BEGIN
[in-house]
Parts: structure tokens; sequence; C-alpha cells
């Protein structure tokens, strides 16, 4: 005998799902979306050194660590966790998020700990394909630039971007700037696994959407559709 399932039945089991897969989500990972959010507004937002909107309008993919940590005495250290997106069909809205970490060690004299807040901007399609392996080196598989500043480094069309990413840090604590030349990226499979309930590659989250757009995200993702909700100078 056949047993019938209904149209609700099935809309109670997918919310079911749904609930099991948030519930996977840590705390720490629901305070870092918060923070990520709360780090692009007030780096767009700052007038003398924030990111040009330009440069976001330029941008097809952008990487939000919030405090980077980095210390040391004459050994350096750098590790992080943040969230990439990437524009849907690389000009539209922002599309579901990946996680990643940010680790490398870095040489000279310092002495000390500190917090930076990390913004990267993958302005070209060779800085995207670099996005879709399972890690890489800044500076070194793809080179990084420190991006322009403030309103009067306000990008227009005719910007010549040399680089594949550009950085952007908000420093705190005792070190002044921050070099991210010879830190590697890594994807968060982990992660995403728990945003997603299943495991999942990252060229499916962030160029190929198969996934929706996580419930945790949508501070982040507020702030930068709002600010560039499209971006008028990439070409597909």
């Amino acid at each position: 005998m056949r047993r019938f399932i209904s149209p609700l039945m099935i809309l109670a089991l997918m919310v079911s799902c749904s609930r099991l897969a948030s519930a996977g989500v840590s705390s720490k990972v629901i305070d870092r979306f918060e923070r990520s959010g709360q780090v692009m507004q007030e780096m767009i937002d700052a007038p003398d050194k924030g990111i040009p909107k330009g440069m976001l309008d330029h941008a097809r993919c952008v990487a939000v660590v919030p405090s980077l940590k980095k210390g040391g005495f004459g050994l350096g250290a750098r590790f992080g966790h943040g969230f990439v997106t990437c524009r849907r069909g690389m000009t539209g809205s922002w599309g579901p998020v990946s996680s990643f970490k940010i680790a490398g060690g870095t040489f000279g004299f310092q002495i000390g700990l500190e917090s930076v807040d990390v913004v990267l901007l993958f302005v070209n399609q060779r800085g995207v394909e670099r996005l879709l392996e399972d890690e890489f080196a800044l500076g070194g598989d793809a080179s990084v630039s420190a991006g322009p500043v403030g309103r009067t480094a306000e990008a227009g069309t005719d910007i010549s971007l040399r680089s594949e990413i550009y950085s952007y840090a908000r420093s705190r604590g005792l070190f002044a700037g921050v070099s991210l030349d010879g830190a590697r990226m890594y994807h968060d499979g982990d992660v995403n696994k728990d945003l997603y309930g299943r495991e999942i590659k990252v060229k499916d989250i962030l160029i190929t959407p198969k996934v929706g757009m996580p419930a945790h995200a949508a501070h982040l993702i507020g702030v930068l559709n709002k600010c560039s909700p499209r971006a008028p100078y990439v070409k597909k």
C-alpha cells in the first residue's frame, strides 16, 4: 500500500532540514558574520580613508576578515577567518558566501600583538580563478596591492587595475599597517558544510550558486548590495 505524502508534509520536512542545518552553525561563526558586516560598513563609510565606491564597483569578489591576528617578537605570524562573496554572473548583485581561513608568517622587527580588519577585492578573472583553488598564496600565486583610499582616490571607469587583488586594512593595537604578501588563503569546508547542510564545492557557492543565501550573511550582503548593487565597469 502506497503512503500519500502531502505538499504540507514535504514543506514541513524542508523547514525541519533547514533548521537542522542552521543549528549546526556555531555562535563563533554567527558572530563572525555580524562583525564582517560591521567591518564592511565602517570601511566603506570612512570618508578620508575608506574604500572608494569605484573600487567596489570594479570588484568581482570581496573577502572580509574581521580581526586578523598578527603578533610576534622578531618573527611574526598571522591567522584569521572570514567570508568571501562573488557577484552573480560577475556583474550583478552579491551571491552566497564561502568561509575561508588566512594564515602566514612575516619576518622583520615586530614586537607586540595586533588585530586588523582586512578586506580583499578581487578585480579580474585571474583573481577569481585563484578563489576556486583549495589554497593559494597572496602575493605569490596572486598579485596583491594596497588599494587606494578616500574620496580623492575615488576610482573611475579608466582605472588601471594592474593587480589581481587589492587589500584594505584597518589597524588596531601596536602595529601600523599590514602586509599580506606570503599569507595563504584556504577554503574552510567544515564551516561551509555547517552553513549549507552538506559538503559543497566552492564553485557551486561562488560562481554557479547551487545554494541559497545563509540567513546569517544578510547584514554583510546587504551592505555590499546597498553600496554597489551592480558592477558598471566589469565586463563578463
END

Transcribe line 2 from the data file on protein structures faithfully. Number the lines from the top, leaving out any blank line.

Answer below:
Parts: structure tokens; sequence; C-alpha cells